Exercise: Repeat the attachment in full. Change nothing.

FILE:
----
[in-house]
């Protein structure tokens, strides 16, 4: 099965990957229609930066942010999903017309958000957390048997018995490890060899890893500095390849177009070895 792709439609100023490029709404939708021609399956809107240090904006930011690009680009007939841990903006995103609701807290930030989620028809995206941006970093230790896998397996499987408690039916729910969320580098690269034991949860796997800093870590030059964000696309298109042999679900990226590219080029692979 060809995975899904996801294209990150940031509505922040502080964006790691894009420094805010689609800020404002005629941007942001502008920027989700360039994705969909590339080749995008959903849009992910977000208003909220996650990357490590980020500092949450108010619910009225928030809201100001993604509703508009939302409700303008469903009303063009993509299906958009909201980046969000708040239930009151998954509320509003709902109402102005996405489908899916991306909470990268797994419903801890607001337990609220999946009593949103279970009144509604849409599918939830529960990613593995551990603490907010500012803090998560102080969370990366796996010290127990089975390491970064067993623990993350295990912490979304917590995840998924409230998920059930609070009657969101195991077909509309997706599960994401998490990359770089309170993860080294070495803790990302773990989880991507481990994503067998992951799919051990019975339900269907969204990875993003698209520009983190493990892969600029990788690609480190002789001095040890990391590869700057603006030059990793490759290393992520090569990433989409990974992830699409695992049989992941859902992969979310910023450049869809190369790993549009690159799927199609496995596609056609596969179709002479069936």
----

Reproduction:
[in-house]
């Protein structure tokens, strides 16, 4: 099965990957229609930066942010999903017309958000957390048997018995490890060899890893500095390849177009070895 792709439609100023490029709404939708021609399956809107240090904006930011690009680009007939841990903006995103609701807290930030989620028809995206941006970093230790896998397996499987408690039916729910969320580098690269034991949860796997800093870590030059964000696309298109042999679900990226590219080029692979 060809995975899904996801294209990150940031509505922040502080964006790691894009420094805010689609800020404002005629941007942001502008920027989700360039994705969909590339080749995008959903849009992910977000208003909220996650990357490590980020500092949450108010619910009225928030809201100001993604509703508009939302409700303008469903009303063009993509299906958009909201980046969000708040239930009151998954509320509003709902109402102005996405489908899916991306909470990268797994419903801890607001337990609220999946009593949103279970009144509604849409599918939830529960990613593995551990603490907010500012803090998560102080969370990366796996010290127990089975390491970064067993623990993350295990912490979304917590995840998924409230998920059930609070009657969101195991077909509309997706599960994401998490990359770089309170993860080294070495803790990302773990989880991507481990994503067998992951799919051990019975339900269907969204990875993003698209520009983190493990892969600029990788690609480190002789001095040890990391590869700057603006030059990793490759290393992520090569990433989409990974992830699409695992049989992941859902992969979310910023450049869809190369790993549009690159799927199609496995596609056609596969179709002479069936």